Also, how about common sense? When you die, heh heh heh, aren't you dead? Start over.

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"Security is not the absence of danger.  It is the presence of the Lord."

----- Original Message ----- From: "Thomas Ward" <thomasward1...@gmail.com>
To: "Gamers Discussion list" <gamers@audyssey.org>
Sent: Sunday, November 27, 2011 12:22 PM
Subject: Re: [Audyssey] Game Difficulty was RE: swamp


Hi Ryan,

That makes a lot of sense. You are right that the great games of the
80's and 90's really fostered an attitude of "get better or go home."
I can remember spending countless ours at the arcade right next door
to I.G.A. playing the arcade games with my friends. We would go
through an entire roll of quarters playing Donkey Kong, Zaxxon,
Packman, Super Mario Brothers, Double Dragon, TMNT, whatever was the
hottest game at the time. Thing was standing shoulder to shoulder with
your friends playing games encurraged a spirit of challenge,
competetiveness, and a desire to win no matter how many times you
whiped out x number of levels into the game. I don't remember anyone
complaining about having to start over from scratch, because that's
just how it was. I guess we just accepted it as a fact of life.

Now days this generation of gamers are use to automatic checkpoints or
quick saves so if they die a minute later he or she can continue
practically from where they left off. Since they never grew up on the
80's arcade machines like I did they don't have the same desire for
challenge and determination to keep playing the game as many times as
it takes to beat it. As you say I think the games have suffered as a
result because the industry has spoiled gamers with an attitude that
if you die in the game just reload your saved checkpoint and go on.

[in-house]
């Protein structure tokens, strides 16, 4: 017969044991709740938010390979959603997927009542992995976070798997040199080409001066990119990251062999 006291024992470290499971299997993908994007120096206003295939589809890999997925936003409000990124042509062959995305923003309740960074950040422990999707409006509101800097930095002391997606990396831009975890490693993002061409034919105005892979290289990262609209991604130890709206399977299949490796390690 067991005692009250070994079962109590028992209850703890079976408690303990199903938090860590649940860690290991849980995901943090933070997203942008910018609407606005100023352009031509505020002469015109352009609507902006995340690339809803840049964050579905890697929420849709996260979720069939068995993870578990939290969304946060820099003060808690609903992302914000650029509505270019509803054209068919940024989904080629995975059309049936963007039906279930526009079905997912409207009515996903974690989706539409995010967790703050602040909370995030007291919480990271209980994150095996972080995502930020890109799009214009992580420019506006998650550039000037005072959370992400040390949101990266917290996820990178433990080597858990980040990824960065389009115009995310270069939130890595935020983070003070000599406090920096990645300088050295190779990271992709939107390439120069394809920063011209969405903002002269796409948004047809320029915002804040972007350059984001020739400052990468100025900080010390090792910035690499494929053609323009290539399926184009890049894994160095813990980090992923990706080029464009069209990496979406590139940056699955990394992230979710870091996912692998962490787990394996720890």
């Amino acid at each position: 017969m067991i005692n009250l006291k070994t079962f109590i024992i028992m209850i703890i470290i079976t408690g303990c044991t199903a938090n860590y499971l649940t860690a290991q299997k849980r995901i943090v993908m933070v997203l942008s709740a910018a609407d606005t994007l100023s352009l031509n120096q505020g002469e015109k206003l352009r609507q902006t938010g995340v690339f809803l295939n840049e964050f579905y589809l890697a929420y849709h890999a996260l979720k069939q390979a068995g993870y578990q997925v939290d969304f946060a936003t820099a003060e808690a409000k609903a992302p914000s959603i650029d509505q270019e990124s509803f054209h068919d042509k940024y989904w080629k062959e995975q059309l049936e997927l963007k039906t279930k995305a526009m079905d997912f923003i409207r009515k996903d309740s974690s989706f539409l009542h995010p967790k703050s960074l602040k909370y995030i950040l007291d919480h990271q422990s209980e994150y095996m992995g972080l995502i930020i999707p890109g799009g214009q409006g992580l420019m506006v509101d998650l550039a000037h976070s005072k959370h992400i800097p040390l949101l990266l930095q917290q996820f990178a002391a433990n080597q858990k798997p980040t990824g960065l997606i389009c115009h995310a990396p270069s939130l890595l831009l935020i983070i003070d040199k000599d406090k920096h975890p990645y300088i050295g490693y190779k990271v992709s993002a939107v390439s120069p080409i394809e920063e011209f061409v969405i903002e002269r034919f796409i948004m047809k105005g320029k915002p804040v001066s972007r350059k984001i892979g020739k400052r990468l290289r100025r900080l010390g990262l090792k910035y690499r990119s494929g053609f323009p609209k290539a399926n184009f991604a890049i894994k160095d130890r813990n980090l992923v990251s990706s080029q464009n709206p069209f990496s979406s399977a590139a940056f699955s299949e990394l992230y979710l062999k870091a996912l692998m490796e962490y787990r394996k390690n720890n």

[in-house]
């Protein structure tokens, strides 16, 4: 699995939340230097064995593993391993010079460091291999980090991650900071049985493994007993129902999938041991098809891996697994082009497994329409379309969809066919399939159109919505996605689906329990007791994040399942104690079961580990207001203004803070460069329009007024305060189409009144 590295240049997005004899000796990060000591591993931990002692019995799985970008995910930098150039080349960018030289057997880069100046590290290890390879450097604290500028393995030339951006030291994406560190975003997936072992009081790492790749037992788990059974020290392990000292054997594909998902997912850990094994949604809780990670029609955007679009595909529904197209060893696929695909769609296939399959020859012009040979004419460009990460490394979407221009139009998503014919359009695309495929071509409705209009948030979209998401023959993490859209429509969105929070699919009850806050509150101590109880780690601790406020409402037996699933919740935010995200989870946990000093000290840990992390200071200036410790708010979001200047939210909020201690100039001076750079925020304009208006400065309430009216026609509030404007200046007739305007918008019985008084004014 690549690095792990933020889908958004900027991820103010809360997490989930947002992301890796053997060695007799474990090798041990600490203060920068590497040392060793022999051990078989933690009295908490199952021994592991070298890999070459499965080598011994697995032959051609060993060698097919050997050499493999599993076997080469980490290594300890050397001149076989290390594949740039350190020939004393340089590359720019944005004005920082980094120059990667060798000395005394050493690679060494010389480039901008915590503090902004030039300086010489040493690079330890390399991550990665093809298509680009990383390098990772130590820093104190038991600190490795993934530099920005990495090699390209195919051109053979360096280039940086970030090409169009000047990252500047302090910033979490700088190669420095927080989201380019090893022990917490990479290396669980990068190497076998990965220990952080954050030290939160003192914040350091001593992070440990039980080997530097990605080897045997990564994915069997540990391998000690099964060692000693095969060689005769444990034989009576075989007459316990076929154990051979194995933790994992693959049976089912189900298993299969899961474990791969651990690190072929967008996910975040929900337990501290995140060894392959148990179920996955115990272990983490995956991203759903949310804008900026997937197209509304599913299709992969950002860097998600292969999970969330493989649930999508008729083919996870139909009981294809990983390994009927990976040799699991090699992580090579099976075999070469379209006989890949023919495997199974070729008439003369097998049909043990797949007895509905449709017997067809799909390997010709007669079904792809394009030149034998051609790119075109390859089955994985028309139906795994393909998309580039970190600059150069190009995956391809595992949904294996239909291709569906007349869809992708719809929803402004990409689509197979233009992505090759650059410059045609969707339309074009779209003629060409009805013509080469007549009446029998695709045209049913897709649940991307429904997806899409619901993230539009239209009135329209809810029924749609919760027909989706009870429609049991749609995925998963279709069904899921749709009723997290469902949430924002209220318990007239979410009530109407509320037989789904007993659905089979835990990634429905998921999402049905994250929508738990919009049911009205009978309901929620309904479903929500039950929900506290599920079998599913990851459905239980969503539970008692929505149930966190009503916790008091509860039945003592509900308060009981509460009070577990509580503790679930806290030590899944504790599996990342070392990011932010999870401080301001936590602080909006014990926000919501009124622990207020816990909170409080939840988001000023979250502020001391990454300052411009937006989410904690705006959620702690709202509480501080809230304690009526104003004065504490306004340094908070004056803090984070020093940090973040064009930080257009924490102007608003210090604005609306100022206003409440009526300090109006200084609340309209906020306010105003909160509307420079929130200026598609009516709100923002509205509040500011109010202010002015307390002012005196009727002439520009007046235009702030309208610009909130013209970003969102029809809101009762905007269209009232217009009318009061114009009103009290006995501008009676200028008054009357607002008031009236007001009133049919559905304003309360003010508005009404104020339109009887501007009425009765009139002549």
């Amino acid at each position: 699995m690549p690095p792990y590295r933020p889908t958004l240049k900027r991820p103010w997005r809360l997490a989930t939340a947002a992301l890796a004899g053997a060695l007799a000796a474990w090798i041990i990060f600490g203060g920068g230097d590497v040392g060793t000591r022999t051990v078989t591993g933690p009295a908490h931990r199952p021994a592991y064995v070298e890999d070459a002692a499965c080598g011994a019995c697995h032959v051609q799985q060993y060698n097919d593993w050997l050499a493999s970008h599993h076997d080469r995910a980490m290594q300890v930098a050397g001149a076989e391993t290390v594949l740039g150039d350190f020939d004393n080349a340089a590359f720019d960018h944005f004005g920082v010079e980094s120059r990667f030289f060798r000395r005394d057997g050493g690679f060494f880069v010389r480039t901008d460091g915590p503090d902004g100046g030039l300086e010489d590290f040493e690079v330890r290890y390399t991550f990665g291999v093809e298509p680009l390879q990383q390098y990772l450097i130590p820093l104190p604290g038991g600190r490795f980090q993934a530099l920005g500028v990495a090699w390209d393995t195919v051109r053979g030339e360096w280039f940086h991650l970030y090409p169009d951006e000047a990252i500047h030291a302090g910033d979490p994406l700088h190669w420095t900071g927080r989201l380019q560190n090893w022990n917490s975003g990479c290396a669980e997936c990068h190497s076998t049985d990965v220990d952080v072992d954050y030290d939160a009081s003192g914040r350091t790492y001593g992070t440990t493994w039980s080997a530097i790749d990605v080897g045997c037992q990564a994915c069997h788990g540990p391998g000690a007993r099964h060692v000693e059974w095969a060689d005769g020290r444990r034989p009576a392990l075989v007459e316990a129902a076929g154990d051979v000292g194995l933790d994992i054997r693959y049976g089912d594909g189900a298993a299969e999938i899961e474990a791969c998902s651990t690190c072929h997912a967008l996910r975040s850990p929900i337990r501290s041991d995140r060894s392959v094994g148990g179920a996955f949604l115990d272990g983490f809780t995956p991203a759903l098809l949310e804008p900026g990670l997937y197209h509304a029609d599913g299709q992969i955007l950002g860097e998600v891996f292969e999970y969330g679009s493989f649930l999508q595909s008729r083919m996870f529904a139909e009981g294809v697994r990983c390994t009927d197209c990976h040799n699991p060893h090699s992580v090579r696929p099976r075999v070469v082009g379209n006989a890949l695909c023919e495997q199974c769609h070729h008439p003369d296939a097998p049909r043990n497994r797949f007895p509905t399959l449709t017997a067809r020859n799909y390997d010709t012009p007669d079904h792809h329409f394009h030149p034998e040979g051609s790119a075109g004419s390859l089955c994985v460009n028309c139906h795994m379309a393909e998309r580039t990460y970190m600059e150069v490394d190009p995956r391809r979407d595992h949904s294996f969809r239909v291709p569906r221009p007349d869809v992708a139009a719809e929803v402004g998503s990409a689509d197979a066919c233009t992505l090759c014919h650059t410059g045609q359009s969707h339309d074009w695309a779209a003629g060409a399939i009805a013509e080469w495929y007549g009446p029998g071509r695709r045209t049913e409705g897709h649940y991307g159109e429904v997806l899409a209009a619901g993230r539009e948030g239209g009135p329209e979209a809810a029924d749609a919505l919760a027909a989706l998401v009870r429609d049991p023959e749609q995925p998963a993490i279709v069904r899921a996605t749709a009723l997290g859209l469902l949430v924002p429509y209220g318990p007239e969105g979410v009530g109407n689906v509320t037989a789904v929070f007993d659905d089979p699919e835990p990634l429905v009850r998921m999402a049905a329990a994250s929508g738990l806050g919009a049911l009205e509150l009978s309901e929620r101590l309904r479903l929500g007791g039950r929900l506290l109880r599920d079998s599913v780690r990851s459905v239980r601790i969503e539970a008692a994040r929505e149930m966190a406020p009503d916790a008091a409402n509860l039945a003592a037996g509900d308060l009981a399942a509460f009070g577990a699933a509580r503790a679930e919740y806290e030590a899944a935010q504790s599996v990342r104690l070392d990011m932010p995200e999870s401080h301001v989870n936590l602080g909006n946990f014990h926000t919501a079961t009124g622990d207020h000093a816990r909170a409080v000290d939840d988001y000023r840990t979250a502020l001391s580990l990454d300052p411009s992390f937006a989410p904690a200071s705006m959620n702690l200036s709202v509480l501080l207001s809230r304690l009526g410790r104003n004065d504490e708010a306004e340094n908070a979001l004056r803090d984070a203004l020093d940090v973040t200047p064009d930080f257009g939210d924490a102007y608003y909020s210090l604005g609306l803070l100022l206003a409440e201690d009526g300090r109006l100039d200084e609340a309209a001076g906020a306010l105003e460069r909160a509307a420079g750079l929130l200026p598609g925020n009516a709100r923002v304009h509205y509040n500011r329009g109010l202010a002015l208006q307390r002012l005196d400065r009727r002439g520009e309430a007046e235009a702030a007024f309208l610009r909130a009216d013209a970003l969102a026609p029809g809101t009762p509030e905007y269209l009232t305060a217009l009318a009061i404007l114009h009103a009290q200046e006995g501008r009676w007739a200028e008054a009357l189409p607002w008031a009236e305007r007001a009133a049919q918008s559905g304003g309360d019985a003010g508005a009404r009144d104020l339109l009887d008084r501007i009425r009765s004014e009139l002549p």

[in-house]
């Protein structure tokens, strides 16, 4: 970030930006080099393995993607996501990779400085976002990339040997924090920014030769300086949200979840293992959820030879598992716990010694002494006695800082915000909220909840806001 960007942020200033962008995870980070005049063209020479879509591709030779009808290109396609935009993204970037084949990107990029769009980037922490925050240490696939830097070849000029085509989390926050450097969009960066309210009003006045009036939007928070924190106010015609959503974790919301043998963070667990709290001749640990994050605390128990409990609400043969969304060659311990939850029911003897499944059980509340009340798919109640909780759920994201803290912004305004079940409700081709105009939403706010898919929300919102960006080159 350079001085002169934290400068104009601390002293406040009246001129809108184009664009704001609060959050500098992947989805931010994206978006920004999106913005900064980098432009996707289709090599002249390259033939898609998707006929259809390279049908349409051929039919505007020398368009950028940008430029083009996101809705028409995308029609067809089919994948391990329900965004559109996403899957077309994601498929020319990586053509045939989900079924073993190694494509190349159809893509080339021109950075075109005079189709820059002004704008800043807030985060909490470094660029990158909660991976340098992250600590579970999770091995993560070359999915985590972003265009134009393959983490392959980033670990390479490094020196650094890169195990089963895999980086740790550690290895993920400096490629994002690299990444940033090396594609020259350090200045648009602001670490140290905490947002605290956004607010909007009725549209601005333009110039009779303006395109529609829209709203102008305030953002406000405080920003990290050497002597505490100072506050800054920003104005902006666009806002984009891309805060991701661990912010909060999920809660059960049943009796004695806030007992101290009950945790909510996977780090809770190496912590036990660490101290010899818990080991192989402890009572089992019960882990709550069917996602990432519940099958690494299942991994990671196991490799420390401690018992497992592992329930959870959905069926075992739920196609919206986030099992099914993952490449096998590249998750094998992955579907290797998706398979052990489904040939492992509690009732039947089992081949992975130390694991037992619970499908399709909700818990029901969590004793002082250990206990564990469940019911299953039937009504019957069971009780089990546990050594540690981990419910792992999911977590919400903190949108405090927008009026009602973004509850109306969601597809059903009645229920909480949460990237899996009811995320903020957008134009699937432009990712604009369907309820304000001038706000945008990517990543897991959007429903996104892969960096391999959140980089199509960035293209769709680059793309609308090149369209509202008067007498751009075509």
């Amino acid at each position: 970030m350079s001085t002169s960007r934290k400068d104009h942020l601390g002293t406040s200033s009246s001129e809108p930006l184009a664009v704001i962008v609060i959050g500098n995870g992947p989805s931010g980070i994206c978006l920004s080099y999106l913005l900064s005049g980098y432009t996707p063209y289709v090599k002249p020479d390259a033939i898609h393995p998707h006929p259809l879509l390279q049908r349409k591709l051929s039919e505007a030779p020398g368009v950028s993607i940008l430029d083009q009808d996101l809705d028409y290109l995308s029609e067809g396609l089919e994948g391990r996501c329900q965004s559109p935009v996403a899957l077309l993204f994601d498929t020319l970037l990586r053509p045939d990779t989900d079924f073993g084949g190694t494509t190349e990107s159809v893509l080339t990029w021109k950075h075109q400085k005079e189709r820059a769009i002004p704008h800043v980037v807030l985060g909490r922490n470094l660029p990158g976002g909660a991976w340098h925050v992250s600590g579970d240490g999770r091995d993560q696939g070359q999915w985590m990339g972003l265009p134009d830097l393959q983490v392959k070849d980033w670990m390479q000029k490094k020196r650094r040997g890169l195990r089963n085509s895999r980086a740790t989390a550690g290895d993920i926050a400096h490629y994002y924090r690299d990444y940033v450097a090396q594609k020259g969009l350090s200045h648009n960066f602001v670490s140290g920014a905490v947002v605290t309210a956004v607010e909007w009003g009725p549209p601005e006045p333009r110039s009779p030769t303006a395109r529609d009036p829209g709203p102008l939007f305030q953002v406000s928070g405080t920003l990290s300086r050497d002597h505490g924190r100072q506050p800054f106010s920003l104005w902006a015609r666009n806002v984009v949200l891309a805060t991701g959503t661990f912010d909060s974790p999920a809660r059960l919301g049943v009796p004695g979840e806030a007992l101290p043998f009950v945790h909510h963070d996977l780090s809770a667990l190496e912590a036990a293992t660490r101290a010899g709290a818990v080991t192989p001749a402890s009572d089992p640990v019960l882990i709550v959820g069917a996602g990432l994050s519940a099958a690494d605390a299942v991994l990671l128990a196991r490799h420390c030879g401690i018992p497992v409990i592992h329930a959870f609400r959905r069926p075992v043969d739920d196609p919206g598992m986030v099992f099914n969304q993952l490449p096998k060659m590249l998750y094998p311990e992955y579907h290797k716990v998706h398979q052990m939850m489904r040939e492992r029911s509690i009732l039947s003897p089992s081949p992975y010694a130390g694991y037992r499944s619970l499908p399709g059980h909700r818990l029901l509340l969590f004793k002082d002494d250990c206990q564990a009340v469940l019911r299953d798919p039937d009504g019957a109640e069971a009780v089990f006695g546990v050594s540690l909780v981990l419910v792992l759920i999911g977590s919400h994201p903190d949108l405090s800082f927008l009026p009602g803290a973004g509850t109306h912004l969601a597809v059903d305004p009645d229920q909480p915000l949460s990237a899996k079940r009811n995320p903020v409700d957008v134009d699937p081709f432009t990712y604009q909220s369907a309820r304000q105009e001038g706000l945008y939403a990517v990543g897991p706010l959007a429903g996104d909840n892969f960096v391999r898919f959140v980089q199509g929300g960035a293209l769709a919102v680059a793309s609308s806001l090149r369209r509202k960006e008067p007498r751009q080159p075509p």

Too me that defeats the challenge and excitement that was present in
so many games from the 80's and 90's.

I remember when I was working on Montezuma's Revenge a couple of
people complained about being sent back to the beginning of the level.
I was a little surprised about them making a big deal of it because
that's the way all of the great arcade games from the 80's were. If
you lost a life the level reset and you started at the beginning of
the level with two lives instead of three. Yet, some gamers thought I
was being unreasonable and felt they should respaun where they died.
Its like, "people, where's your sense of challenge?"

Cheers!

On 11/27/11, Ryan Strunk <ryan.str...@gmail.com> wrote:
Post note: I had originally intended to put this post in the main thread,
but it got so far afield I figured I better change the subject line.

Hi Tom,
In the era you and I came from, gamers weren't lazy because they couldn't
be. We had situations where you had to start completely over because the
technology/memory wasn't there to save progress. Even then, though, there
were plenty of ways to start where you left off--passwords, save points, and
continues come to mind. In Super Mario Brothers there was the "hold A and
press start" trick that let you start at the beginning of the current world.
Granted you lost all your points, but at least you didn't have to begin
again like poor old Michael Finnegan.
And let's not even get started on the Game Genie/Game Shark.
In today's situation, the bar has lowered significantly. Quick-saving allows you to start exactly where you left off. In games like L.A. Noire, you can
skip a mission automatically if you fail it too many times. In the latest
Mario title, if you're playing 2 player and you die, the other player can
play through the level until they pass the hard part, then pop your bubble
and respawn you instantly.
So are blind gamers lazy? Maybe, but not any more so, I think, than
mainstream gamers. Most blind gamers never grew up in the "get better or go home" era that you and I did, and they never had to face the frustration of
running out of continues. Gamers and blind gamers don't have that hurdle
anymore, and I think the industry has suffered for it.
Even so, if you never put in "Justin Bailey" to get all the cool weapons and
see Samus in her bathing suit, I'll eat my keyboard.
Best,
Ryan


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